Happy New Year to all our readers! Before the ball drops in Times Square, catch up on five of our most read blogs of the year: Continue reading
Guest blog by Michael Totzke, 3M data analyst.
At the AMIA 2014 convention in Washington D.C., we showcased some of our processes for mapping and maintaining RxNorm drugs into the Healthcare Data Dictionary (HDD). Our poster and podium presentations emphasized the fact that with clinical data, accurate and consistent mapping of terminology standards over successive versions is critical. With the selection of RxNorm as the drug terminology standard required to meet Meaningful Use criteria, it has become necessary for the HDD to maintain RxNorm’s drug data from a longitudinal perspective. Our former process for maintaining RxNorm dealt solely with the mapping of the current version, with limited regard to managing changes in RxNorm’s data over time. However, it’s not just the initial mapping that is important; having a long term strategy for maintaining that terminology within a larger terminology server is crucial for ensuring data quality. Medical terminologies change over time, and there is no algorithm yet that can alone guarantee the level of accuracy required for exchange of clinical data. Continue reading
Blog post by Krysten Brooks, RN, BSN, MBA
Hospitals across the country have launched a wide-range of initiatives to reduce hospital-acquired conditions (HACs), but despite their efforts, a quarter of the nation’s hospitals face reimbursement penalties according to a preliminary analysis released in June by CMS that scored hospitals based on rates of acquired conditions and patient complications. While Medicare’s HAC Reduction Program plans to release final scores later this year, the healthcare organizations facing penalties can expect to lose approximately one percent of each Medicare payment from October 1, 2014 through September 30, 2015, translating into billions of dollars in lost reimbursement.
The Medicare penalties will undoubtedly hit some organizations hard, and these hospitals are moving quickly to analyze avoidable complications and intervene to improve quality. Facilities are also auditing clinical documentation for completeness and accuracy and examining documentation workflow to analyze process breakdowns and problems. Continue reading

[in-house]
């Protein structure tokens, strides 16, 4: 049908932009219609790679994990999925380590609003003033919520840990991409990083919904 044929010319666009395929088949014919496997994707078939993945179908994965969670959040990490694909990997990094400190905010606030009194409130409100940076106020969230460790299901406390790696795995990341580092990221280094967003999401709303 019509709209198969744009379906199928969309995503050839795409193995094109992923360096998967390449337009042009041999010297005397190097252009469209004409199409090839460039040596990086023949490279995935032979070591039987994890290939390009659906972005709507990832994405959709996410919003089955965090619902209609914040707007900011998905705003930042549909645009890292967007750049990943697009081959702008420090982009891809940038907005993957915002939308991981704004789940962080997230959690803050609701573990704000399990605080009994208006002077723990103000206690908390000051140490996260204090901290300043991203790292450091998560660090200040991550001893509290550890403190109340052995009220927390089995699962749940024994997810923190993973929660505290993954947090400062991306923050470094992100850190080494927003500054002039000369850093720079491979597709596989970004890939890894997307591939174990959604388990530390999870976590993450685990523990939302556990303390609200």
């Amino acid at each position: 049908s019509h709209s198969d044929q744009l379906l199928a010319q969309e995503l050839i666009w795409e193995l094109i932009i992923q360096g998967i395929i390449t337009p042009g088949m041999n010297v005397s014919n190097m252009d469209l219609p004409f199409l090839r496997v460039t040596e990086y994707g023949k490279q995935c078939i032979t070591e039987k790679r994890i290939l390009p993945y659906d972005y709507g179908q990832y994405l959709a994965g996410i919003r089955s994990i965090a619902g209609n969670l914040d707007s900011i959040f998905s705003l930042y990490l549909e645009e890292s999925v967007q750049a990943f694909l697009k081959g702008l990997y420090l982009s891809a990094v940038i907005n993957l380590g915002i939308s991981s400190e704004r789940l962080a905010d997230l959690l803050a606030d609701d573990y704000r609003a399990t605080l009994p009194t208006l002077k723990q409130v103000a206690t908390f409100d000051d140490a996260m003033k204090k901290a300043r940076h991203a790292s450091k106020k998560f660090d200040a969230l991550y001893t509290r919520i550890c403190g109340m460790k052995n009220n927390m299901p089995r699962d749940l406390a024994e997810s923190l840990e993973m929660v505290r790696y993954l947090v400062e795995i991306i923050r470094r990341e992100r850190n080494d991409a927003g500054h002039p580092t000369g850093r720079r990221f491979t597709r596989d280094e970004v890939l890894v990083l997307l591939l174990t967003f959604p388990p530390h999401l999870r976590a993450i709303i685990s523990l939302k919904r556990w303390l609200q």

Blog post by Senthil Nachimuthu
I had the opportunity to talk about 3M’s open source HDD Access at the 2014 OSEHRA Open Source Summit in the Washington D.C. area (Bethesda, to be precise) earlier this month. This was my first time attending OSEHRA; I enjoyed the conference and I hope to be back to learn and contribute more. The title of my talk was “Enabling Interoperability between Standard and Local Terminologies using HDD Access.” The two other speakers in the session talked about the difficulties encountered when trying to achieve interoperability. This turned out to be a good introduction to my talk, which focused on how HDD Access can help to achieve interoperability. Continue reading
Blog post by Barbara DeBuono and Rich Keller
Over 85 attendees at 3M’s healthcare conference in New York City heard from the payer, government and provider speakers on how the ground is shifting from underneath us all. Value-based care is no longer the new frontier; it is right where we are standing. Linking payment to performance is here to stay. Financial incentives that reward high volume are going away; they are part of a model that is on its way to becoming the exception rather than the rule. Consider that:
Blog by Sue Belley
This blog has been updated. You can view the update here.